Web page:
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Apple Introduces Digital Textbook Plans

by on January 20, 2012
in Computers and Software, News, Software & Games, Tablets & eReaders, Kids, Blog :: 1 comment

Students used to give teachers apples, now Apple wants to give something to all students, an IPad. In an event in New York City yesterday, Apple announced new software that they hope will change learning, teaching and the business of educational publishing.

Central to Apple’s presentation was a big update to their iBooks app. They also introduced two new apps that aim to change the way textbooks are created and used. One, iBook Author, will allow textbook writers and publishers create content that is optimized for the iPad. Another, iBooks 2, updates Apple’s iBooks app with new study and note-taking features. Lastly, the presentation included apps for teachers for iPhone and iTunes U.

Textbooks on the iPad, Apple hopes, will replace the physical textbook, which Philip W. Schiller, Apple’s senior vice president of marketing labeled as too heavy, expensive, not portable, not durable, and not interactive. Though modern textbooks have "great content," according to Schiller, they are "clearly not the ideal learning tool anymore."

iBooks 2 comes with the ability to highlight important passages, view 3D models, videos and images, make flashcards, look up words in the dictionary within the application, search through the book and more. The application is free to download in the iTunes store

With iBooks 2, the first textbooks would be available immediately for $15. The high school texts will initially come from publishing partners Pearson, McGraw-Hill and Houghton Mifflin.

Apple also introduced iBooks Author, a content creation platform for authors of both textbooks and other works. At the event, Apple focused on textbook authoring, displaying a What-You-See-Is-What-You-Get application for Mac computers that enables writers and publishers to create content-rich books in an application similar to the company's Notes and iWork apps. That app is also free and will be available in the iTunes store.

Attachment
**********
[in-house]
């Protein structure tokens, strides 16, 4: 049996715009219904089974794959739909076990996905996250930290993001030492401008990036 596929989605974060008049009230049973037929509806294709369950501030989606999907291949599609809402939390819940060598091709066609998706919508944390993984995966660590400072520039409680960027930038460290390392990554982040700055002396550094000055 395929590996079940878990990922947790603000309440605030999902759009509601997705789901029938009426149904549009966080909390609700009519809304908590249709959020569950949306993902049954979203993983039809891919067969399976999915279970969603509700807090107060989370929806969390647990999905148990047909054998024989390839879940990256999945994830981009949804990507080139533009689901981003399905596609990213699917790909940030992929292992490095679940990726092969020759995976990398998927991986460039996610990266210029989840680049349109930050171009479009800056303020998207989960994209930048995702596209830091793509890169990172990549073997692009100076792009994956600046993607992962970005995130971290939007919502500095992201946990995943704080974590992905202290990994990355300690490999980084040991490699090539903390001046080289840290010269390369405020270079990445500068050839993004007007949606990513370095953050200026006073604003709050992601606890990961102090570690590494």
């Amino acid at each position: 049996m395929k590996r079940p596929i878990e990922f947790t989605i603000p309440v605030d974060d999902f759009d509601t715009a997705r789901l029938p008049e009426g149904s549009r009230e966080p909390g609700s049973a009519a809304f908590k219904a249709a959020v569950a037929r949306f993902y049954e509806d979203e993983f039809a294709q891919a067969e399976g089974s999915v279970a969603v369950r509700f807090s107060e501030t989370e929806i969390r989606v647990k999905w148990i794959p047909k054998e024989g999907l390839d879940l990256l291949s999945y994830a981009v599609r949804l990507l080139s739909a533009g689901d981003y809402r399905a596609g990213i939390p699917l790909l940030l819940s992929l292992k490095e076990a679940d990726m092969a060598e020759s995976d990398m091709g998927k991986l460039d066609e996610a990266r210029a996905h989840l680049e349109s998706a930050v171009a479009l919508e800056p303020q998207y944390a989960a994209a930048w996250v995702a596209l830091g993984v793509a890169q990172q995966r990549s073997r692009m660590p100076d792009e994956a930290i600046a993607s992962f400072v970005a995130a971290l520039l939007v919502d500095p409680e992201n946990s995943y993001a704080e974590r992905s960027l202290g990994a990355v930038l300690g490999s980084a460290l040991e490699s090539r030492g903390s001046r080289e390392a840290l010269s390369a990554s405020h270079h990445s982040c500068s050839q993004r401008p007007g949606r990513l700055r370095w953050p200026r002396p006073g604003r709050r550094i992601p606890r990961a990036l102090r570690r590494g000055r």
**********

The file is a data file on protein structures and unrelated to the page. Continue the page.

Besides the textbook-focused apps, Apple also revealed iPhone and iPad app for iTunes U, which will allow teachers to create syllabi, share videos of their lectures, and publish class notes for their students.

Implicit in the release of all these new tools for education, is the need for schools themselves to get iPads into students’ hands. Though many school districts have begun outfitting students with tablets – both Apple and Android devices – the cost of bringing iPads to all students will prove prohibitive, to say the least. In short, full scale adoption of Apple’s admirable vision will take many years.
 



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Look great, But...

From Doug Cullen on January 21, 2012 :: 5:40 pm

The new Apple tools look fantastic.  As always, Apple has taken a concept like etextbooks and set it on its ear.  These professionally prepared textbook are fantastic and Apple has the market presence to force a rational pricing structure.  The new authoring tools will make it easy for more people to create textbooks.  This could be a mixed bag, as many of these new texts will not have the same production values as the examples.  We could also find ourselves deluged with “textbooks” on topics such as “Intelligent Design” and the “Climate Change Fraud” or even “The New World Order”
And will Apple being calling the shots on which texts make the grade and which don’t?  Will they be better or worse that the Texas State Textbook Committee?

But my largest concern is that these wonderful tools come with a total commitment to the Apple Walled Garden.  No stretching your budget by buying anything other than Apple, no Kindles, no WinTel netbooks, etc.  About half my student already bring computers to school.  Of those only about half use Apple.  If Apple is dedicated to improving education and textbooks as they claim, then apps for Windows, Android, etc should be allowed.  Not only do I doubt that Apple will create them, I’m willing to bet that they will work hard to prevent them (lawsuits, etc)

BTW are all iTunes songs still $1.00?  I fear that if there is widespread adoption of these Apple based textbooks, the publishers will jackup the prices.  And while $15 per student does sound quite low, it really about the same cost as paper textbooks amortized over the 5-7 years that a text is typically used.  The publishers have already tried increasing their margins on current e-texts

Will Apple be able to enforce their “You own it forever’?  I really hope that they can, I think the publishers will be looking at that as a place to rollback. 

If there is a facet of the textbook industry that Could really be revolutionized, it would be the COLLEGE textbook market.  Sell e-text books at $15 and you will be the source of choice for students.  Heck even double or triple that and still be the market leader, especially if you can keep your books.

As a potential author, i would be VERY concerned about Apples policies about Apple being the only distribution channel.  They have basically created a situation in which you surrender all rights to Apple.

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